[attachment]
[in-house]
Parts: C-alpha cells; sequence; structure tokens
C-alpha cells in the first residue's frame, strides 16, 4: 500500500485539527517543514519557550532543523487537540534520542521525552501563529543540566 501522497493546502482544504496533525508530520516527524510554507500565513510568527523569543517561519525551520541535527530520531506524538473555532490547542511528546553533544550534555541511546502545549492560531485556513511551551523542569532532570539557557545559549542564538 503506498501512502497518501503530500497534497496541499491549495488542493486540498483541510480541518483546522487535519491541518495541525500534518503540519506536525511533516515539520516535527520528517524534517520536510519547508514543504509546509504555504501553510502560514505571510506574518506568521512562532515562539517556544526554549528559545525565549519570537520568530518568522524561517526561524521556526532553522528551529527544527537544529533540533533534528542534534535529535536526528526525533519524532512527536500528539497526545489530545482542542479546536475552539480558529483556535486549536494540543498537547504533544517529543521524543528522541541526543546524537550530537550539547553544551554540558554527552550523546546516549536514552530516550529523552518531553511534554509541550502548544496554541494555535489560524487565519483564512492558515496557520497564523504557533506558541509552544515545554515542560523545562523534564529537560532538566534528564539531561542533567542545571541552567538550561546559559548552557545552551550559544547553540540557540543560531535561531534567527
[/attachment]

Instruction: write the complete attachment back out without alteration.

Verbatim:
[in-house]
Parts: C-alpha cells; sequence; structure tokens
C-alpha cells in the first residue's frame, strides 16, 4: 500500500485539527517543514519557550532543523487537540534520542521525552501563529543540566 501522497493546502482544504496533525508530520516527524510554507500565513510568527523569543517561519525551520541535527530520531506524538473555532490547542511528546553533544550534555541511546502545549492560531485556513511551551523542569532532570539557557545559549542564538 503506498501512502497518501503530500497534497496541499491549495488542493486540498483541510480541518483546522487535519491541518495541525500534518503540519506536525511533516515539520516535527520528517524534517520536510519547508514543504509546509504555504501553510502560514505571510506574518506568521512562532515562539517556544526554549528559545525565549519570537520568530518568522524561517526561524521556526532553522528551529527544527537544529533540533533534528542534534535529535536526528526525533519524532512527536500528539497526545489530545482542542479546536475552539480558529483556535486549536494540543498537547504533544517529543521524543528522541541526543546524537550530537550539547553544551554540558554527552550523546546516549536514552530516550529523552518531553511534554509541550502548544496554541494555535489560524487565519483564512492558515496557520497564523504557533506558541509552544515545554515542560523545562523534564529537560532538566534528564539531561542533567542545571541552567538550561546559559548552557545552551550559544547553540540557540543560531535561531534567527